According to her government after government had a way of ignoring implementation of “constitutional provisions that prohibit gender inequality including the National gender policy (2000) which she observed is all-encompassing. So too is the Mohammed Uwais Electoral Reform Committee recommendations on gender equality and other international treaties to which Nigeria was a signatory.”

“Under International standard, women and men should enjoy equal rights particularly in political participation. Gender inequality, economic inequality and lack of political representation need to be addressed for equity”.

Speaking in the same vein at a virtual media roundtable on gender and electoral reforms, Mr Lanre Arogundade, Executive Director of the International Press Centre (IPC), Lagos-Nigeria, noted that IPC along with other European Union-Support to Democratic Governance in Nigeria, EU-SDGN, partners, were interested in ensuring that the on-going electoral reform process leads to the passage of an electoral legislation that would serve as an enabling instrument to promote qualitative female participation in the electoral process while serving as mechanism that enables more women to be elected.

According to him, “Section 31 (1) of the Electoral Act need to be amended to make it mandatory for political parties to include women, persons with disabilities and youths in their list of candidates for elections and Section 87 of the Electoral Act, to make it mandatory for political parties to ensure 50 per cent inclusion of both genders as delegates in their primaries.

He also said that Section 100 of the Electoral Act should be amended to make it mandatory for the media to grant special advert concessions to female candidates, youths and PWDs while Section 104 needs to be amended to ensure that the Chairman and the Vice Chairman of the political parties are not of the same gender.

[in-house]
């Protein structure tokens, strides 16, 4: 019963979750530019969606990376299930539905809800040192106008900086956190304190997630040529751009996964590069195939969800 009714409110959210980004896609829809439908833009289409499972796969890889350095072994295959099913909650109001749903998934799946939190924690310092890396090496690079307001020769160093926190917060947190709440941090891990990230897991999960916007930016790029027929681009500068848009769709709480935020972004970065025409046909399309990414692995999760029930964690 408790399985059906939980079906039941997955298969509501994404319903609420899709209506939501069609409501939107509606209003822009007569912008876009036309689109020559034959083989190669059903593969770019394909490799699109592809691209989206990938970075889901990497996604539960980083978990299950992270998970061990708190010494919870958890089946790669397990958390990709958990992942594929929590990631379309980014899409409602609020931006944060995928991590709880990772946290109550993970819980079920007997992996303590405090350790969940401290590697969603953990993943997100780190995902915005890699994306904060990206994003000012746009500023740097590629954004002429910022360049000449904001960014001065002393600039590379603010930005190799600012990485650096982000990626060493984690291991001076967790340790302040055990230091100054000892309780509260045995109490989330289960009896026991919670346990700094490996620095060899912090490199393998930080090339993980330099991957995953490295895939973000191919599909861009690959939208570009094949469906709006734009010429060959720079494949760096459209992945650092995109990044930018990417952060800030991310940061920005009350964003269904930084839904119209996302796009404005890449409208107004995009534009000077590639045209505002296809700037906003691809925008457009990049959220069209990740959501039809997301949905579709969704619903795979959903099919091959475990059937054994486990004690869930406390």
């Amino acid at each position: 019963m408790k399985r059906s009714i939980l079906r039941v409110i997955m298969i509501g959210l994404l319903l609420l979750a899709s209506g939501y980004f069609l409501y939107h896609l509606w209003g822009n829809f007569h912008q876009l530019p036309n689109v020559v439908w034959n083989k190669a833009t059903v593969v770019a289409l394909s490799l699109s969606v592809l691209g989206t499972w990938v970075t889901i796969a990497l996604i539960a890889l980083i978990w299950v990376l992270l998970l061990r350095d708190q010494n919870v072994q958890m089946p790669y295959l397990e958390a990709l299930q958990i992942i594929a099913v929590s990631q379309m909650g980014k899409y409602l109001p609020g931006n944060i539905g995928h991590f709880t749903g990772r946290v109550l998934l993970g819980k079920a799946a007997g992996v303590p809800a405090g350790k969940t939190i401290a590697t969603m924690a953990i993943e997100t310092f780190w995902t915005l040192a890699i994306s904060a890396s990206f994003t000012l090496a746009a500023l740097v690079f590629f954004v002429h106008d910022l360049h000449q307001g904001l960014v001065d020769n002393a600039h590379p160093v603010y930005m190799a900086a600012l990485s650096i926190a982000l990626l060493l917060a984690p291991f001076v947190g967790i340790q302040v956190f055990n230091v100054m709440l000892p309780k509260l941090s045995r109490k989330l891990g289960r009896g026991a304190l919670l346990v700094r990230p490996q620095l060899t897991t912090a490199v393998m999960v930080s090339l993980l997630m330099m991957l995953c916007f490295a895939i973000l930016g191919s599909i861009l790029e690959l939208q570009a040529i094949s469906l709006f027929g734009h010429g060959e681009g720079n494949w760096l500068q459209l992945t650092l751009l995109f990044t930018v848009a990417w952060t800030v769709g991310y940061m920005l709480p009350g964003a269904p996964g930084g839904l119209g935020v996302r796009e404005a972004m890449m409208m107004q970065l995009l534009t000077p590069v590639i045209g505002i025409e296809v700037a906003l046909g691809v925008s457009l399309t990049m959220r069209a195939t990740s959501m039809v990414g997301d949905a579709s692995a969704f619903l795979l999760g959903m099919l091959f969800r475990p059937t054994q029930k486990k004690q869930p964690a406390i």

Mr Samson Itodo, Executive Director of YIAGA Africa, is, however, worried about the position of the politicians and federal lawmakers on vexed issue of gender inequality. He said there is a lacuna created by the constitutional provision in sections 40-42 which prohibits gender inequality, often cited by politicians to argue against making needed amendments to the Electoral Act to promote women participation.

“Section 31 of the Electoral Act says list of candidates of political parties submitted to INEC must include women, youths and persons with disabilities. The National Assembly says the Act must not be amended to give advantage to women.”

The dilemma arising from whether it is the Constitution that should be amended before the Electoral Act, he argued, must be overcome by mobilization targeting legislators, female members of the NASS and the media to ensure to the passage of the amendments that would empower women in the electoral process.

Adeteju Okunaya, a lawmaker in the Ekiti Assembly, Nomai Lasana Abel, another lawmaker from Gombe and a politician, Aisha Ali Tijanni, agree with Itodo that more action and less talk was needed to overcome serial violations of statutes and conventions by the government.

“Members of the National Assembly have practically handed over so many things to political parties to decide; hence, parties have been relegating women when it comes to making important decisions in the electoral process”.

According to him, there was a dilemma as to whether it was the constitution that should be amended before the electoral act reform. He noted that what women were indeed asking for was simply for improvement in women and youth representation in the electoral process.

He proposed that there should be mobilization targeting the legislators, female members of the National Assembly and the media to ensure the passage of the amendments that would empower women in the electoral process.

Since the lawmakers are about to engage in the process of considering the amendments clause by clause after the Committees have submitted their reports, there is the need for lobbying to change the narrative on gender inequality, Itodo concluded.

As part of the mobilization to correct wrongs of the past, National President of the Nigeria Association of Woman Journalists, NAWOJ, Mrs. Ladi Bala, suggested that the media should assist by going beyond reporting of stories but setting agenda on women issues.

That is why women need to be in power to participate in making decisions that affect their lives, said Tyoden, (see Interview.) They also need to be in the position of decision making to be able to forward more equitable policies and outcomes. Formal access to positions of authority or decision-making processes is critical for gender equity, she maintained •